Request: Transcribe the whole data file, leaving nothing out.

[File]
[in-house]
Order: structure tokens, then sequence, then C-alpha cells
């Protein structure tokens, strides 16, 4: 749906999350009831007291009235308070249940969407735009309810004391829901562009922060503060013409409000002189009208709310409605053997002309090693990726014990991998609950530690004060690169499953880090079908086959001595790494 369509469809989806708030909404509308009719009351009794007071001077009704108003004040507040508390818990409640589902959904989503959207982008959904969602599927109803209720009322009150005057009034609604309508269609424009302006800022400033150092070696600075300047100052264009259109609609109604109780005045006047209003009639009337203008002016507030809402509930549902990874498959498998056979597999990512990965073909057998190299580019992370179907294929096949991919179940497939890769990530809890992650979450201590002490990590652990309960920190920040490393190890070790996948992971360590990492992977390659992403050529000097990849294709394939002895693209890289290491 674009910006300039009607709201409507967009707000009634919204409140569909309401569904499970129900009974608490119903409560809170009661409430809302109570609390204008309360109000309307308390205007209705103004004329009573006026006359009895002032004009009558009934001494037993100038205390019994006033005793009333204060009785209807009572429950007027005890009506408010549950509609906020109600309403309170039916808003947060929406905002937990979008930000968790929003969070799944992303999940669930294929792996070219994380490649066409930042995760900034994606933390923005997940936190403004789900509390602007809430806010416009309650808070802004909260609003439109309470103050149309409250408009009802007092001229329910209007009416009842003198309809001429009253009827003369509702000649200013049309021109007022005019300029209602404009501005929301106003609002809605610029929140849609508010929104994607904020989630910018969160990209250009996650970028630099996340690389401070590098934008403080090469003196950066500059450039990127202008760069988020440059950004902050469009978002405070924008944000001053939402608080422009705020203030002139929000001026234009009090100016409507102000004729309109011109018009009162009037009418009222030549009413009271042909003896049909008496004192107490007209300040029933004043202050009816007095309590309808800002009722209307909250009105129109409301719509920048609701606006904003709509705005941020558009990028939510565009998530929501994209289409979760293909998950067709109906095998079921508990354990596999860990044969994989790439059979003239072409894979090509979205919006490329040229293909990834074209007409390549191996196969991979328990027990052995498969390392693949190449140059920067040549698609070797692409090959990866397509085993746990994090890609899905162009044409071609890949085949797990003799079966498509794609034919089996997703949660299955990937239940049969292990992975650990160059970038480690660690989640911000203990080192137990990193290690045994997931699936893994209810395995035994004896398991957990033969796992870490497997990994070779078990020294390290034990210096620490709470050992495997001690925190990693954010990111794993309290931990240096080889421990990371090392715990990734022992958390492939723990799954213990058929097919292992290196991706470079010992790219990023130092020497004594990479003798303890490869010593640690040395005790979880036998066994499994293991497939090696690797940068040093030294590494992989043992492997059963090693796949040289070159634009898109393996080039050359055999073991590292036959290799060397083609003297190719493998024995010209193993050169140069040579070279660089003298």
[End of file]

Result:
[in-house]
Order: structure tokens, then sequence, then C-alpha cells
């Protein structure tokens, strides 16, 4: 749906999350009831007291009235308070249940969407735009309810004391829901562009922060503060013409409000002189009208709310409605053997002309090693990726014990991998609950530690004060690169499953880090079908086959001595790494 369509469809989806708030909404509308009719009351009794007071001077009704108003004040507040508390818990409640589902959904989503959207982008959904969602599927109803209720009322009150005057009034609604309508269609424009302006800022400033150092070696600075300047100052264009259109609609109604109780005045006047209003009639009337203008002016507030809402509930549902990874498959498998056979597999990512990965073909057998190299580019992370179907294929096949991919179940497939890769990530809890992650979450201590002490990590652990309960920190920040490393190890070790996948992971360590990492992977390659992403050529000097990849294709394939002895693209890289290491 674009910006300039009607709201409507967009707000009634919204409140569909309401569904499970129900009974608490119903409560809170009661409430809302109570609390204008309360109000309307308390205007209705103004004329009573006026006359009895002032004009009558009934001494037993100038205390019994006033005793009333204060009785209807009572429950007027005890009506408010549950509609906020109600309403309170039916808003947060929406905002937990979008930000968790929003969070799944992303999940669930294929792996070219994380490649066409930042995760900034994606933390923005997940936190403004789900509390602007809430806010416009309650808070802004909260609003439109309470103050149309409250408009009802007092001229329910209007009416009842003198309809001429009253009827003369509702000649200013049309021109007022005019300029209602404009501005929301106003609002809605610029929140849609508010929104994607904020989630910018969160990209250009996650970028630099996340690389401070590098934008403080090469003196950066500059450039990127202008760069988020440059950004902050469009978002405070924008944000001053939402608080422009705020203030002139929000001026234009009090100016409507102000004729309109011109018009009162009037009418009222030549009413009271042909003896049909008496004192107490007209300040029933004043202050009816007095309590309808800002009722209307909250009105129109409301719509920048609701606006904003709509705005941020558009990028939510565009998530929501994209289409979760293909998950067709109906095998079921508990354990596999860990044969994989790439059979003239072409894979090509979205919006490329040229293909990834074209007409390549191996196969991979328990027990052995498969390392693949190449140059920067040549698609070797692409090959990866397509085993746990994090890609899905162009044409071609890949085949797990003799079966498509794609034919089996997703949660299955990937239940049969292990992975650990160059970038480690660690989640911000203990080192137990990193290690045994997931699936893994209810395995035994004896398991957990033969796992870490497997990994070779078990020294390290034990210096620490709470050992495997001690925190990693954010990111794993309290931990240096080889421990990371090392715990990734022992958390492939723990799954213990058929097919292992290196991706470079010992790219990023130092020497004594990479003798303890490869010593640690040395005790979880036998066994499994293991497939090696690797940068040093030294590494992989043992492997059963090693796949040289070159634009898109393996080039050359055999073991590292036959290799060397083609003297190719493998024995010209193993050169140069040579070279660089003298």